Corruption in India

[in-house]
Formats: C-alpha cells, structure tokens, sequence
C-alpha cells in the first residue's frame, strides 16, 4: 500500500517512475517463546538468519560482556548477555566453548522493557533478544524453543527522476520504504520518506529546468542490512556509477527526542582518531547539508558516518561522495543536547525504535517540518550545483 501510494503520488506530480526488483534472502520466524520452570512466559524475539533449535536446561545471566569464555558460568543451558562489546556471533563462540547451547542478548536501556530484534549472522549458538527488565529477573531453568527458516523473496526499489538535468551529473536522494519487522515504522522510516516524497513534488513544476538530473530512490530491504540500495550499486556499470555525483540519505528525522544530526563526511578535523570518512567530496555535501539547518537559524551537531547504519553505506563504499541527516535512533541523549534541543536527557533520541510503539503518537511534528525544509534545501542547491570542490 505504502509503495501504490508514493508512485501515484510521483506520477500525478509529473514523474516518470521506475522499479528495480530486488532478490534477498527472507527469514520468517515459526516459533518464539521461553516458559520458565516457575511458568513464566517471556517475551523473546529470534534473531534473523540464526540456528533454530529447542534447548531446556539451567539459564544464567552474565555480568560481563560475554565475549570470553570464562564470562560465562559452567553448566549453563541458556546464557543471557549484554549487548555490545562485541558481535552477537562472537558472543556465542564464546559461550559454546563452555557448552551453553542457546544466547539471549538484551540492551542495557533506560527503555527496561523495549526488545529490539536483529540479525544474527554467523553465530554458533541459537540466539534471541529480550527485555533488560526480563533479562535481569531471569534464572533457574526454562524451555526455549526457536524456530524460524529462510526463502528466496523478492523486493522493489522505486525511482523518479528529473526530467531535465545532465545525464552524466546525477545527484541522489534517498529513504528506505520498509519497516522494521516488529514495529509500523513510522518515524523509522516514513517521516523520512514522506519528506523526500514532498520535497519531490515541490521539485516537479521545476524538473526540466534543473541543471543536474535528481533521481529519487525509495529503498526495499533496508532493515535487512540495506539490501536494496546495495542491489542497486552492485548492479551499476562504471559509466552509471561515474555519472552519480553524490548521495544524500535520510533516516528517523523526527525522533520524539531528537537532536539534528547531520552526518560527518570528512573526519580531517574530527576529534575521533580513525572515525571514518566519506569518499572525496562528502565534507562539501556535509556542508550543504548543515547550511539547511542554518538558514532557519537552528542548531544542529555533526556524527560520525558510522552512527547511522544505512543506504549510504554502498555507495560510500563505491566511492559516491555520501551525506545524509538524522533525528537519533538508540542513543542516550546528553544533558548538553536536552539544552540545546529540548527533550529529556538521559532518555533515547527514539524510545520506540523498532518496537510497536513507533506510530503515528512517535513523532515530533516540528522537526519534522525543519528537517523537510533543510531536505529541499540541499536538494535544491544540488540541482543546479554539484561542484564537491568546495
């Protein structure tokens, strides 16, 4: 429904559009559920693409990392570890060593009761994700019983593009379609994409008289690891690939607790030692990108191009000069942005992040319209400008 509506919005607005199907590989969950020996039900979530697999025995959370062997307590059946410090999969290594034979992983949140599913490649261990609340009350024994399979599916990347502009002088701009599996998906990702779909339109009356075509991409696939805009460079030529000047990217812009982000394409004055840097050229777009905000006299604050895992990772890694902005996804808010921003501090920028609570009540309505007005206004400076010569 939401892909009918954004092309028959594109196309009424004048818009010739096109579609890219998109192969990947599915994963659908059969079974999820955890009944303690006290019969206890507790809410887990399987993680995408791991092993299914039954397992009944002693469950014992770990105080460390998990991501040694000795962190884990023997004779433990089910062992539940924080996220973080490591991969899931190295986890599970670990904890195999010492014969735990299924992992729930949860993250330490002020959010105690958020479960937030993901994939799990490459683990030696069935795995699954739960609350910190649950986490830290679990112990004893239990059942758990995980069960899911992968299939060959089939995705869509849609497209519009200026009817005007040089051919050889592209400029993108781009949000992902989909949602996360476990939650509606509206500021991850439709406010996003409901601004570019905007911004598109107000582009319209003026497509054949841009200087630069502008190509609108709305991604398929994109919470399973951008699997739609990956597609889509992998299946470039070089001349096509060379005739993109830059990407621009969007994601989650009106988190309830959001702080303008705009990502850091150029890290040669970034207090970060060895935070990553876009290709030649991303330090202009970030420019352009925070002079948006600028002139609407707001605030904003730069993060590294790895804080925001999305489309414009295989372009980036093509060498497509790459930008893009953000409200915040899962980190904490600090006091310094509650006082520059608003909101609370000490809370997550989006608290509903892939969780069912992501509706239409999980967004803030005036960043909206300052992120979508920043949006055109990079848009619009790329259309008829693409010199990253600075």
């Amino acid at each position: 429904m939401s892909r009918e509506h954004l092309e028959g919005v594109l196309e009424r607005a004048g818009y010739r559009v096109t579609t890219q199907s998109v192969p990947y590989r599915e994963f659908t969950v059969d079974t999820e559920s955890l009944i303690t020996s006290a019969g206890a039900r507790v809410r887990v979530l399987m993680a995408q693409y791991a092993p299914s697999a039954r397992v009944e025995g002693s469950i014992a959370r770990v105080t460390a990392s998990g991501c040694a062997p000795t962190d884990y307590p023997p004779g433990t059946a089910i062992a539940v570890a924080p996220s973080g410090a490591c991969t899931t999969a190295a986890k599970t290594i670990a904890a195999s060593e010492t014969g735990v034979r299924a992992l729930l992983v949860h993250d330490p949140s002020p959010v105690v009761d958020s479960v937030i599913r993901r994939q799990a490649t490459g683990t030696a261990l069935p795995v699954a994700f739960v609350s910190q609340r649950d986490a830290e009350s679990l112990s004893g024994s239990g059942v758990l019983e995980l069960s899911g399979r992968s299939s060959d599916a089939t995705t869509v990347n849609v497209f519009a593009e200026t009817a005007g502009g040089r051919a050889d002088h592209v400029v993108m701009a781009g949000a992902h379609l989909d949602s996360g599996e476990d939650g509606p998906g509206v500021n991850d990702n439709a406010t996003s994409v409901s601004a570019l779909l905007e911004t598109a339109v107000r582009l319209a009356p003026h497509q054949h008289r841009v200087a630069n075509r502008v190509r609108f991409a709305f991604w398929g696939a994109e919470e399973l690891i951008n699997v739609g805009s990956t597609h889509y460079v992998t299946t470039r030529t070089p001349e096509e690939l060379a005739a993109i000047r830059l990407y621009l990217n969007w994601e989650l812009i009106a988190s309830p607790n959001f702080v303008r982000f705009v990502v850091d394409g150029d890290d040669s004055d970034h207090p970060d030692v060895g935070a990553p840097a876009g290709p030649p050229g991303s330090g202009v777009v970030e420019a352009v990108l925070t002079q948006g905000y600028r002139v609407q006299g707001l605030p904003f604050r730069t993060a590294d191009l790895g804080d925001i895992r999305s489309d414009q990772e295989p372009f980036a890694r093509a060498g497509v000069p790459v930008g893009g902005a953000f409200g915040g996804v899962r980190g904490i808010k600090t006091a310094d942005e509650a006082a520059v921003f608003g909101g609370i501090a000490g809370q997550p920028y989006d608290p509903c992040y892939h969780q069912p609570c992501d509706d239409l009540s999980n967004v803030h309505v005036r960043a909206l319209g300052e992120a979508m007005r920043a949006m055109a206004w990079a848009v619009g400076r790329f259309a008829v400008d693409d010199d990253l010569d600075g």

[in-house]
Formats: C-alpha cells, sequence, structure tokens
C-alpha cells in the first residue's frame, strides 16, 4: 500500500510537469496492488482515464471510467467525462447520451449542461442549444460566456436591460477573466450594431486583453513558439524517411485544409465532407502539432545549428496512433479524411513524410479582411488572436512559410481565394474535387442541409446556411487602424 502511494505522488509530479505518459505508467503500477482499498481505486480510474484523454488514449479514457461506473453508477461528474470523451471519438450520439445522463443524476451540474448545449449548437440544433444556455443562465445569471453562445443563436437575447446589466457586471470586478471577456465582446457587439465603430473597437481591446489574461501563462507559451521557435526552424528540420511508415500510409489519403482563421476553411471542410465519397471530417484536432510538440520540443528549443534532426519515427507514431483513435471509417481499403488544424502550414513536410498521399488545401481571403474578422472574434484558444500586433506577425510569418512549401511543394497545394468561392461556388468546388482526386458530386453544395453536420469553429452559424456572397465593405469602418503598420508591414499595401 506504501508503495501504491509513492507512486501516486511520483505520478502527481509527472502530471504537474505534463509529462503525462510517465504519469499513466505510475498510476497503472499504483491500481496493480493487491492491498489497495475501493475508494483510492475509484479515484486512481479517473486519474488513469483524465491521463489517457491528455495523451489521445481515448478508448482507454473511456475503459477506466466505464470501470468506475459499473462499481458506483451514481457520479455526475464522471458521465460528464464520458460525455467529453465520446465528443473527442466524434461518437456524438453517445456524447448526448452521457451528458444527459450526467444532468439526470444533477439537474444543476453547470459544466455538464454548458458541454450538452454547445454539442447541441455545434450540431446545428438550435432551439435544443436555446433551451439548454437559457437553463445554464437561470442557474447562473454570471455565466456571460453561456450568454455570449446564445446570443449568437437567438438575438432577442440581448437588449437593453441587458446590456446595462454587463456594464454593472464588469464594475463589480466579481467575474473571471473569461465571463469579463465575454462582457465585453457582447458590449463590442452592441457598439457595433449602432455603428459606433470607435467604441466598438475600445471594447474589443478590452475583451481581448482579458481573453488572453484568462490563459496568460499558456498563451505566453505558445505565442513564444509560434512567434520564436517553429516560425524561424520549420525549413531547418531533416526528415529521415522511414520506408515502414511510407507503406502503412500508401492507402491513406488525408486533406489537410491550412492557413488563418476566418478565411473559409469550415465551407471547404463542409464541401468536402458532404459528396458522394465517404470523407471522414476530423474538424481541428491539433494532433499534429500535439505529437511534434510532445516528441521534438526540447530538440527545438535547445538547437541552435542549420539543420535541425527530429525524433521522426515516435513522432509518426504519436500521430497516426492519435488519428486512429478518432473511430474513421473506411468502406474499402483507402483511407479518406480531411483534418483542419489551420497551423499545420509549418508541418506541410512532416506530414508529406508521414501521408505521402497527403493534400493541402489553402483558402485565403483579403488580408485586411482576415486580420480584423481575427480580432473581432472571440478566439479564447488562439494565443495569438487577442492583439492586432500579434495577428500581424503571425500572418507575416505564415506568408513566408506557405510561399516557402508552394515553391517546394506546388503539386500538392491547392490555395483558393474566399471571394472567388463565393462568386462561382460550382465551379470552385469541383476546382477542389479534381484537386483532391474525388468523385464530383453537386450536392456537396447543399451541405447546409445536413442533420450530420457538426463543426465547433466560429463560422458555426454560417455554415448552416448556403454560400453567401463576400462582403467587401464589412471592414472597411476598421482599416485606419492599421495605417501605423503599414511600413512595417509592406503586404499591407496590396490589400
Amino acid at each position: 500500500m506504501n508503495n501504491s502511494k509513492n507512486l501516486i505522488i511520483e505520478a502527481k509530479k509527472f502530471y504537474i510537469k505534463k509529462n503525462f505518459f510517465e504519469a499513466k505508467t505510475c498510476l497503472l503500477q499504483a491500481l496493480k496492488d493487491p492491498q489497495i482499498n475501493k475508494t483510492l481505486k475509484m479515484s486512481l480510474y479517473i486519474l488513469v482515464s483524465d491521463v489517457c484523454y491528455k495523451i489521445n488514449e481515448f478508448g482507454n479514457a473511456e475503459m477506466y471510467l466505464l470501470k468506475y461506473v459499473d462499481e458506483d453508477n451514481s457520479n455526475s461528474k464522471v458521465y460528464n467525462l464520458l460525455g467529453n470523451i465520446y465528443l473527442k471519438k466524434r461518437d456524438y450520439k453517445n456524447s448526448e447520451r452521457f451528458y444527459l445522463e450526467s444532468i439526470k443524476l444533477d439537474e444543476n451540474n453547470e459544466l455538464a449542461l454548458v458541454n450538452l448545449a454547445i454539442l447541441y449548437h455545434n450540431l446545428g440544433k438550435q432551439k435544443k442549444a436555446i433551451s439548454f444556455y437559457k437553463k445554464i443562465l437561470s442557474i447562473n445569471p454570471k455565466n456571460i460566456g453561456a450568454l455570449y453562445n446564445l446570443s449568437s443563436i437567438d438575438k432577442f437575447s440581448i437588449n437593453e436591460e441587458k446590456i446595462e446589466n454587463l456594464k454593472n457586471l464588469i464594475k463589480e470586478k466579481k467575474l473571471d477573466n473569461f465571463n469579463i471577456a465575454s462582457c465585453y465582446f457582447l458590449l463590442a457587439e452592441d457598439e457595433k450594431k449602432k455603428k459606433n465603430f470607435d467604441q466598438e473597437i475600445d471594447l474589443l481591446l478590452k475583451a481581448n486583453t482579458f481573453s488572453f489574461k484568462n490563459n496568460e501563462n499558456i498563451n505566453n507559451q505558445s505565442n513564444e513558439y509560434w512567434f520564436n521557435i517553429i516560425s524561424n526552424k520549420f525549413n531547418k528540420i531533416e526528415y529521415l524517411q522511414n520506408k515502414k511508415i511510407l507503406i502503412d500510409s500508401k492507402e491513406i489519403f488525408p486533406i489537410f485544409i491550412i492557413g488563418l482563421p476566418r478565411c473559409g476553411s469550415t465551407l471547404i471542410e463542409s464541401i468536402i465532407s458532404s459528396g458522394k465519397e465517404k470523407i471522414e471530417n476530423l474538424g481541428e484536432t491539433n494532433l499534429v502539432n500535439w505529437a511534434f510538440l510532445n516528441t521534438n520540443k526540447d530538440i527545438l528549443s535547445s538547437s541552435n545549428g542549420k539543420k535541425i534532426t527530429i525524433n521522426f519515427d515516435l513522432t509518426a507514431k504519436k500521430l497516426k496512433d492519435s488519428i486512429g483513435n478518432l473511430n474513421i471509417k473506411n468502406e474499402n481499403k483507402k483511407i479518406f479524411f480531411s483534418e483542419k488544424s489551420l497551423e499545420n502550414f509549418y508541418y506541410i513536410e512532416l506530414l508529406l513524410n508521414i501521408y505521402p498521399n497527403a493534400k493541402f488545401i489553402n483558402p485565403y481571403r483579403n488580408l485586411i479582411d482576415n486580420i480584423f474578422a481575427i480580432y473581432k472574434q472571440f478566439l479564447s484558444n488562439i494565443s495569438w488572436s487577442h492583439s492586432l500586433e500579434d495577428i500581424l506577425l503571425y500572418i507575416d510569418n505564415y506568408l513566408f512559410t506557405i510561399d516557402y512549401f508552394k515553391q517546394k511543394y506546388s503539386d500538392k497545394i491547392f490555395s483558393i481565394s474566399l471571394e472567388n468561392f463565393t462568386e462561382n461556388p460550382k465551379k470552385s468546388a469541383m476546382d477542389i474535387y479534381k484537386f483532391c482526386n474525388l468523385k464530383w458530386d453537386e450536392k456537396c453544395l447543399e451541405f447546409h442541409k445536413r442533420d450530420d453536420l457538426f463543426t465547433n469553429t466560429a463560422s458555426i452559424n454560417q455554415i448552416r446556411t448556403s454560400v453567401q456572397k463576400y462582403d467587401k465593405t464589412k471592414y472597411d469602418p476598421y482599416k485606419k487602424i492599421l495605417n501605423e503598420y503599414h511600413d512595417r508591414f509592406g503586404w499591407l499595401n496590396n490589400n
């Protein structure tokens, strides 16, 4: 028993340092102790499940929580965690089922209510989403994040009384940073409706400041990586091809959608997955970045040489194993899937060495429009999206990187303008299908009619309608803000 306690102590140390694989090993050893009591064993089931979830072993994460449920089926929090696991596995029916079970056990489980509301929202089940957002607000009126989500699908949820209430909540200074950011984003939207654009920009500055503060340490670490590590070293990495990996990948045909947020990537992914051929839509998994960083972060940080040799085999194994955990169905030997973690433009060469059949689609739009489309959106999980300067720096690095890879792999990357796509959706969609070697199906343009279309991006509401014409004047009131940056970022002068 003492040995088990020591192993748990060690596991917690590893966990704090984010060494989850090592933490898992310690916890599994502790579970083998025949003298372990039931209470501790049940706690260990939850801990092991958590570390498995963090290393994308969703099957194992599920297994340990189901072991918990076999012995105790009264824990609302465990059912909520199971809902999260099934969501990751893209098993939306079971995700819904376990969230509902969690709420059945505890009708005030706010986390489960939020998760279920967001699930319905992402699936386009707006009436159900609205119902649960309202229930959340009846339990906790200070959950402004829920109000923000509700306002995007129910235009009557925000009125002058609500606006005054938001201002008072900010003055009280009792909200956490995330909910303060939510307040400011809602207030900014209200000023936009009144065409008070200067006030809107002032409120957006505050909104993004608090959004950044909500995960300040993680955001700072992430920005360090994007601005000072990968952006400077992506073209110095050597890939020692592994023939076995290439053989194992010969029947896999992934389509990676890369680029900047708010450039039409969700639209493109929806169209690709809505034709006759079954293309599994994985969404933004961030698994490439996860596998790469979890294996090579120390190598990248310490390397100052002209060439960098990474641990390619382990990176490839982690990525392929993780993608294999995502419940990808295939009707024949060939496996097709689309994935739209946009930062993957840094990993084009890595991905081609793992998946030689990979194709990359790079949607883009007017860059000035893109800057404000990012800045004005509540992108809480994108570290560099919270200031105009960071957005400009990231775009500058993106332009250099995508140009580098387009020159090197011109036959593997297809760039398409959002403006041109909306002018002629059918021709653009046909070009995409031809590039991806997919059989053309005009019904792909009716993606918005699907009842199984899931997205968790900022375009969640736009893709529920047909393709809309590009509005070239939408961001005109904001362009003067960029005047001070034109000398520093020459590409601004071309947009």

150 Submitting a text entry box, a media recording, or a file upload Informative Speaking Now that you have given your first speech in front of your peers, you get to go a step further. Reading, lecture, and discussion of this unit will further prepare you for writing and delivering this speech. This speech is an informative speech. Your goal is to develop sound organizational skills–as a speaker, if your ideas are not organized, you will not successfully reach your audience–no matter how good you look or sound. The requirements for this speech are as follows: Informative Speech Requirements You are to inform the class about something related to your field of study. You are not acting as an advocate, but are giving your audience more information about a topic or clarifying ideas. Convey useful or interesting information. You may inform your audience about ideas, concepts, people, events, things. When choosing your topic for this speech, make sure it passes the “Hmmm, that’s interesting. I didn’t know that” test. That’s what you want your audience to be thinking after your speech. Many topics pass one part of the test, but your topic should pass both. For example, you could do a speech on how microprocessors function. Most people don’t know much about that, but it’s probably not an interesting speech either. Conversely, you might think that describing your favorite sport or hobby is interesting, but unless you find a truly unique angle, most people already know a lot about many popular sports and hobbies. So, while you should choose a topic to which you have a personal connection, you’ll need to do research to find unique information that your audience is likely to find new and interesting. Topic selection sheet required. Time Limit: 5 – 7 minutes (Please time yourself; You will lose 10 points if you go under 5 minutes and will lose 5 points per every 30 seconds you go over 7:30). Outline: The outline you turn in is to be typed, with “normal” margins, 11-12pt font, with an attached reference page. Failure to turn in a reference page, verbally cite sources during your speech, AND provide copies of sources, will result in a failing grade for the assignment. Sources: At least (very minimum) 5 (5) different, reliable sources (to be cited verbally within your speech. You may use them as many times as you wish, but you need to use all 5 at least once. NO Wikipedia!! The sources also need to more academic/substantive than sites such as,, etc. Visual Aids: You need to use a PowerPoint or Prezi of a least 4 slides. You may include a video, not longer than 45 seconds. Other materials: key word or key phrase speaking notes only (may use notecards, an electronic device or 1 piece of paper) Delivery: Extemporaneous/conversational Due with your Informative Speech submission: Full sentence, typed outline Works Cited in MLA format A screen grab or snip-it of all sources used (the page/piece you’re using ONLY—not the entire source) Your PPT presentation or link to your Prezi Informative Speech Rubric Actions Due prior to your speech submission: Topic Selection Worksheet Annotated Bibliography Requirements for outlines An outline helps you to organize your speech properly and to ensure that you are properly documenting your research. You are required to complete and turn in an outline for the Informative and Persuasive speeches. Each outline is due on your speaking day. You need to address the following in your outlines: Proper heading information (topic, general purpose statement, specific purpose statement, thesis) Proper numeration Complete sentences, in proper grammar, with proper punctuation Proper subordination Proper coordination Proper, complete description of Introduction: Attention getter Statement of topic Audience relevance/bond Statement of credibility Preview of main points Transitions in italics or parenthesis Proper, complete description of Conclusion: Signal of ending/transition Review of main points Final thought/clapline Proper citation of sources within your outline as how you’d say them verbally Works Cited in MLA format Photo Copy of all sources used Citing Sources and Creating a Works Cited Page Citing sources in speeches may be awkward at first; however, it is very important. Citing sources helps a speaker establish their credibility by strengthening information and arguments they have to offer. The following information contains guidelines for citing sources while you are speaking and for creating a works cited page. Citing Sources While Speaking You have two options when citing sources while you are speaking: 1) directly quoting a source and 2) paraphrasing a source. Regardless of which you choose, you always need to give credit where credit is due in order to avoid plagiarism. Use Direct Quotes when you use the source’s content word-for-word. When you directly quote someone, use a quotation that is only a few sentences long; too long a quote causes wordiness and confusion. Make sure that you are formulating the argument first, and use direct quotes only as support for your arguments. Only use direct quotes when the quote says something better than you can say it. Use Paraphrasing when you summarize a source’s content into your own words, without changing the original intent or meaning. When you paraphrase, the author and source still need to be cited. In the Diana Hacker’s Pocket Style Manual, 3rd ed, Hacker recommends that to avoid plagiarism you should “set the source aside, write from memory, and consult the source later to check for accuracy” (112). Specific information must be cited whether you paraphrase or quote directly. The author of the article, book, website, etc. The author’s title or credentials (for credibility). The date of the publication or when the website/webpage was last updated or accessed. When you cite a source with only two-three authors, state their last names as they appear in the source. If you cite a source with more than three authors, state the first author followed by the words “et. al.”